Despite the challenging fixtures, I don’t think Warriors have much more to worry about than finishing 10th this season, but their safety will be mathematically assured if either the Falcons or the Exiles fail to score four points in just one of their matches – a statistical certainty, given their impending head-to-head – and while it’s a shame that their safety will come from the Falcons and the Exiles losing games rather than them taking a haul of points over the coming weeks, Warriors fans everywhere will be thankful that their stay in the premiership isn’t going to be a single-season affair

As for the relegation battle? If you’re a Falcons fan, you have my condolences, because I think your team has the toughest battle on their hands.

Whatever happens, the last few weeks are going to make for some very interesting watching. If you enjoyed the Six Nations, there’s never been a better time to dip your toe into the club competition.

Balance

Side projects, a lack of sleep, and being the father of three boys means that I don’t have as much time as I’d like to think I have.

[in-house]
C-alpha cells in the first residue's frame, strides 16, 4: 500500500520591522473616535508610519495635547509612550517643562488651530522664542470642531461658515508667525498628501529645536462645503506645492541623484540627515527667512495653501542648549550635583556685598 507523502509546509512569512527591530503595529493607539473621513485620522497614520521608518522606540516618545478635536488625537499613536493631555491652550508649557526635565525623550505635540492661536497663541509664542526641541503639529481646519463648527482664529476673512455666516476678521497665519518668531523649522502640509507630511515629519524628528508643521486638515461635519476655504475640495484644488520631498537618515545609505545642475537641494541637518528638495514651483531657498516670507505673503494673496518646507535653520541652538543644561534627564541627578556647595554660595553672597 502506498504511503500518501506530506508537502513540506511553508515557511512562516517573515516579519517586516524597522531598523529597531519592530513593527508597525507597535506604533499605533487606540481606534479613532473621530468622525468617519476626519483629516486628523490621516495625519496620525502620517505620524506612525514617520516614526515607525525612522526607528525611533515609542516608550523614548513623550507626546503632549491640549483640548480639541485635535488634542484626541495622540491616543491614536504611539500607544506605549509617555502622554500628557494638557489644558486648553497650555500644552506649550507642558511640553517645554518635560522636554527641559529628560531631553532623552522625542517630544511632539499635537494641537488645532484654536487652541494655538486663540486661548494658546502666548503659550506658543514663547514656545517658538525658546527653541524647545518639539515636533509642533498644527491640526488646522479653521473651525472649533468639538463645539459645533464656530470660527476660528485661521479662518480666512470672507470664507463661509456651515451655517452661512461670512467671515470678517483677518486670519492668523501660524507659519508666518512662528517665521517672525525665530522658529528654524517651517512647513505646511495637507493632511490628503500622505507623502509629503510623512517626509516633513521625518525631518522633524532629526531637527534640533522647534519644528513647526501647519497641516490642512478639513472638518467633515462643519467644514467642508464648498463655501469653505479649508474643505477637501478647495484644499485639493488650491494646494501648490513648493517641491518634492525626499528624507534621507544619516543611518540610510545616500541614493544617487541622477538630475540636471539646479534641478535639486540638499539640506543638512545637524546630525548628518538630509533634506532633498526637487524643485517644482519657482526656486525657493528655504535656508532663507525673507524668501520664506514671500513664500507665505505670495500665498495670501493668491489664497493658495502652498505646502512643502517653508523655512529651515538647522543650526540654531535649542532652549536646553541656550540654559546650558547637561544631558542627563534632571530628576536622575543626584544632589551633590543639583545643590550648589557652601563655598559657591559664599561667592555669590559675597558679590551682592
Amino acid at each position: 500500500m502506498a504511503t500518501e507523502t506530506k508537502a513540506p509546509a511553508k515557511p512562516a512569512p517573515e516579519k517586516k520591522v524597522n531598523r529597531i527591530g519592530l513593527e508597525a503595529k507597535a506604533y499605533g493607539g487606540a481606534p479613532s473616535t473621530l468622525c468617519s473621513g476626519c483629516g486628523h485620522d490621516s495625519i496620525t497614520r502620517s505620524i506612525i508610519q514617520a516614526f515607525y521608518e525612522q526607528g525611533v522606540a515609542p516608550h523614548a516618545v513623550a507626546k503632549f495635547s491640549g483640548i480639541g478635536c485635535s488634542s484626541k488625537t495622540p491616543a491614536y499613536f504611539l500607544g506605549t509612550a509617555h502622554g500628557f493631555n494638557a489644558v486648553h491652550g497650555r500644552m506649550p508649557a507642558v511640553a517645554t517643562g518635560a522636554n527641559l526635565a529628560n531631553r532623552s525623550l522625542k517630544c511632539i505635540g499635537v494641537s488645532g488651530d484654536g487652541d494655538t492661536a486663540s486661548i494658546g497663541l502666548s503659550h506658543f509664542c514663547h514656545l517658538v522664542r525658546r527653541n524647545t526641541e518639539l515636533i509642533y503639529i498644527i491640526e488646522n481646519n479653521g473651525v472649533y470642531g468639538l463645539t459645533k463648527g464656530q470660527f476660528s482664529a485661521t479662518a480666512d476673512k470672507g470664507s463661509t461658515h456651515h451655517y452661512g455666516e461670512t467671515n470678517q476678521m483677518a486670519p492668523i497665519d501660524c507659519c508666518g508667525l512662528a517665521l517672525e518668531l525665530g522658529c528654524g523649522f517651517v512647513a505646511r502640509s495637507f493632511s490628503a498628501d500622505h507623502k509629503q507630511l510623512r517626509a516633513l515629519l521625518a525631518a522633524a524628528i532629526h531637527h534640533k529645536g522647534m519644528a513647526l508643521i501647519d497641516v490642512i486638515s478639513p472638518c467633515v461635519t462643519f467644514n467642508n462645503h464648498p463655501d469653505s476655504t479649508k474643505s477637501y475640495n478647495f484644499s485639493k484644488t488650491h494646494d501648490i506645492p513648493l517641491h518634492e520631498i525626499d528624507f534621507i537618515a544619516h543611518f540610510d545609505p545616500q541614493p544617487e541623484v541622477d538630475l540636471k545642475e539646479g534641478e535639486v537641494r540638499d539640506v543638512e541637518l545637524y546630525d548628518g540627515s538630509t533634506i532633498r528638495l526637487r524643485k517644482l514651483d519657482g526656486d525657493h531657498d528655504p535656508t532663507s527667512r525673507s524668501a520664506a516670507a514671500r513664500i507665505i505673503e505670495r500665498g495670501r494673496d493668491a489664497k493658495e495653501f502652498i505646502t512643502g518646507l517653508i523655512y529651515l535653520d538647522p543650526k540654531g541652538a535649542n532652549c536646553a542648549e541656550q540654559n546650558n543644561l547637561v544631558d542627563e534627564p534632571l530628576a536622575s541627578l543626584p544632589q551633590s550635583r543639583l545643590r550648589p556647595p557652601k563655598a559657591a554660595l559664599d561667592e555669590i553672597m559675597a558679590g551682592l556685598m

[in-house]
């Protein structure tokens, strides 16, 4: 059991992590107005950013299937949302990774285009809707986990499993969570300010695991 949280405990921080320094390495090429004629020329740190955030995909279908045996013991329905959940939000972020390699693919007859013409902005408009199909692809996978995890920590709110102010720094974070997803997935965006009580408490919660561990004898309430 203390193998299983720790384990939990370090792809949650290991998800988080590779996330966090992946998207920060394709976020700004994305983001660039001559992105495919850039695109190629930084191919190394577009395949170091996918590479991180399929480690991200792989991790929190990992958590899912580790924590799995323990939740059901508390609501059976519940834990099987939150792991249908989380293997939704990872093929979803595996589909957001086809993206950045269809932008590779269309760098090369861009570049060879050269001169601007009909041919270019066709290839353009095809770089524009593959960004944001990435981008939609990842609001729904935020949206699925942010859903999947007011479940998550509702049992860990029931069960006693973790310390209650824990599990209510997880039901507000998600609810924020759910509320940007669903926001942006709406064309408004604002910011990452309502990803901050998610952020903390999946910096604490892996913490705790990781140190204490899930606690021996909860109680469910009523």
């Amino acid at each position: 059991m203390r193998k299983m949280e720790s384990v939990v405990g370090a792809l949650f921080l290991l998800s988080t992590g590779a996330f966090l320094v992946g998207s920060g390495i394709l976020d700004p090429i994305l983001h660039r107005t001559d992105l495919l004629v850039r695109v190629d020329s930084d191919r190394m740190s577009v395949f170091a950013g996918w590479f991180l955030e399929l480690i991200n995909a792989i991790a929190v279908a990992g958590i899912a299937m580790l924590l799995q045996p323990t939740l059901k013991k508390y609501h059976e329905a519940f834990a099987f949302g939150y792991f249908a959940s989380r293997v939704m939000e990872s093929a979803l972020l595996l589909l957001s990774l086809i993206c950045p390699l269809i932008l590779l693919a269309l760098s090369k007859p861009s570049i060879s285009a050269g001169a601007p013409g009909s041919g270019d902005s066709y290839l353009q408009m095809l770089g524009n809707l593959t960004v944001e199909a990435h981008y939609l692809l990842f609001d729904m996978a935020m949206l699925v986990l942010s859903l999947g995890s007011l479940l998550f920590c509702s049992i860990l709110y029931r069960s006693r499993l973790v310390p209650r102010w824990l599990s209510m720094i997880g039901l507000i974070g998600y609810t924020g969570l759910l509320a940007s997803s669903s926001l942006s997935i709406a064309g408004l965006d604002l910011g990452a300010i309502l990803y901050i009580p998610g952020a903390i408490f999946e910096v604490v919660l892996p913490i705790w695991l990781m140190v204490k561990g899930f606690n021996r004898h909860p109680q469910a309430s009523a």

I’m feeling a little out of sorts.

Christmas, the new year, various birthdays, planning a trip to Italy later in the year, finishing off two websites for friends and family, and – let’s not forget – the day job, have all combined to make the first seven weeks of this year a complete blur.

It’s all too easy to say yes to everything, especially when friends and family are involved. You don’t want to disappoint them. But saying yes to too many things can catch up with you and create a perfect storm of late nights and early mornings.

The last couple of personal side projects have just come to an end and, while it’s important for me to keep on top of things for the health of my career and my interests, it’s also really important to remember to stay on top of my health.

We’ve been relatively lucky with the sleeping patterns of our boys, of late, but five and a half years after the birth of our first son, my constant yawning reminds me that I still haven’t paid off all of my sleep debt just yet.

So, in order to make sure that I can still do a good job during the day, and to ensure that I can still have fun contributing to side and personal projects, I’m going to say yes to far fewer things.

After all, it’s not just me I have to think about.

Pixar vs. My Emotions

Pixar have always been good at getting an emotional response out of me from their movies. Their latest two prove, at least with me, that the trend is set to continue.